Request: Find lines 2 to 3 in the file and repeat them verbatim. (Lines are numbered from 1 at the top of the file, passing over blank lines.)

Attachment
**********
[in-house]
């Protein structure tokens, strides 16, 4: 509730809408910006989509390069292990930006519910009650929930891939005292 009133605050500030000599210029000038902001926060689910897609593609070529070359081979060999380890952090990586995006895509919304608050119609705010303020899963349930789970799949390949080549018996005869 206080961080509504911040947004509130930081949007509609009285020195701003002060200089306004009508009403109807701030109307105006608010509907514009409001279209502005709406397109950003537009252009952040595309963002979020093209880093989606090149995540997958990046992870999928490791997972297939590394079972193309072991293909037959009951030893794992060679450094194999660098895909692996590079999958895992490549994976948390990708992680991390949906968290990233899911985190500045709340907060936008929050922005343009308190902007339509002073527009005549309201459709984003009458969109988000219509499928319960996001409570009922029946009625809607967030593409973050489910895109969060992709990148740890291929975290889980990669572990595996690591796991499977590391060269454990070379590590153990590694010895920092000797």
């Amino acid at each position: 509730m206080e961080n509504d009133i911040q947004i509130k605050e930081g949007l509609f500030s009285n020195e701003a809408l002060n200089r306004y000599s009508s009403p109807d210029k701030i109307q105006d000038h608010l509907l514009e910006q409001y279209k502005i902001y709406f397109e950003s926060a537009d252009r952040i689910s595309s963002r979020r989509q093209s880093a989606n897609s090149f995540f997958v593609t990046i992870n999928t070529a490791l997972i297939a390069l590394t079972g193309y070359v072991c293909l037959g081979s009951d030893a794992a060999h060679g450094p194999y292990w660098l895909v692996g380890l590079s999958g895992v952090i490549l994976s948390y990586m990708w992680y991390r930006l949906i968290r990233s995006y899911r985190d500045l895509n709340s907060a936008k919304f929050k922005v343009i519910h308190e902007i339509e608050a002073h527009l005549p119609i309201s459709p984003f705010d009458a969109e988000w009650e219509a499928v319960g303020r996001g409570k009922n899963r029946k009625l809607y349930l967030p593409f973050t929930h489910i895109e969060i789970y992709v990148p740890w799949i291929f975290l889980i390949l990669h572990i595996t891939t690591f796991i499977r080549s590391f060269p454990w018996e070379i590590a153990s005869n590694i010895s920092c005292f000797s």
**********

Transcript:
């Protein structure tokens, strides 16, 4: 509730809408910006989509390069292990930006519910009650929930891939005292 009133605050500030000599210029000038902001926060689910897609593609070529070359081979060999380890952090990586995006895509919304608050119609705010303020899963349930789970799949390949080549018996005869 206080961080509504911040947004509130930081949007509609009285020195701003002060200089306004009508009403109807701030109307105006608010509907514009409001279209502005709406397109950003537009252009952040595309963002979020093209880093989606090149995540997958990046992870999928490791997972297939590394079972193309072991293909037959009951030893794992060679450094194999660098895909692996590079999958895992490549994976948390990708992680991390949906968290990233899911985190500045709340907060936008929050922005343009308190902007339509002073527009005549309201459709984003009458969109988000219509499928319960996001409570009922029946009625809607967030593409973050489910895109969060992709990148740890291929975290889980990669572990595996690591796991499977590391060269454990070379590590153990590694010895920092000797």
């Amino acid at each position: 509730m206080e961080n509504d009133i911040q947004i509130k605050e930081g949007l509609f500030s009285n020195e701003a809408l002060n200089r306004y000599s009508s009403p109807d210029k701030i109307q105006d000038h608010l509907l514009e910006q409001y279209k502005i902001y709406f397109e950003s926060a537009d252009r952040i689910s595309s963002r979020r989509q093209s880093a989606n897609s090149f995540f997958v593609t990046i992870n999928t070529a490791l997972i297939a390069l590394t079972g193309y070359v072991c293909l037959g081979s009951d030893a794992a060999h060679g450094p194999y292990w660098l895909v692996g380890l590079s999958g895992v952090i490549l994976s948390y990586m990708w992680y991390r930006l949906i968290r990233s995006y899911r985190d500045l895509n709340s907060a936008k919304f929050k922005v343009i519910h308190e902007i339509e608050a002073h527009l005549p119609i309201s459709p984003f705010d009458a969109e988000w009650e219509a499928v319960g303020r996001g409570k009922n899963r029946k009625l809607y349930l967030p593409f973050t929930h489910i895109e969060i789970y992709v990148p740890w799949i291929f975290l889980i390949l990669h572990i595996t891939t690591f796991i499977r080549s590391f060269p454990w018996e070379i590590a153990s005869n590694i010895s920092c005292f000797s």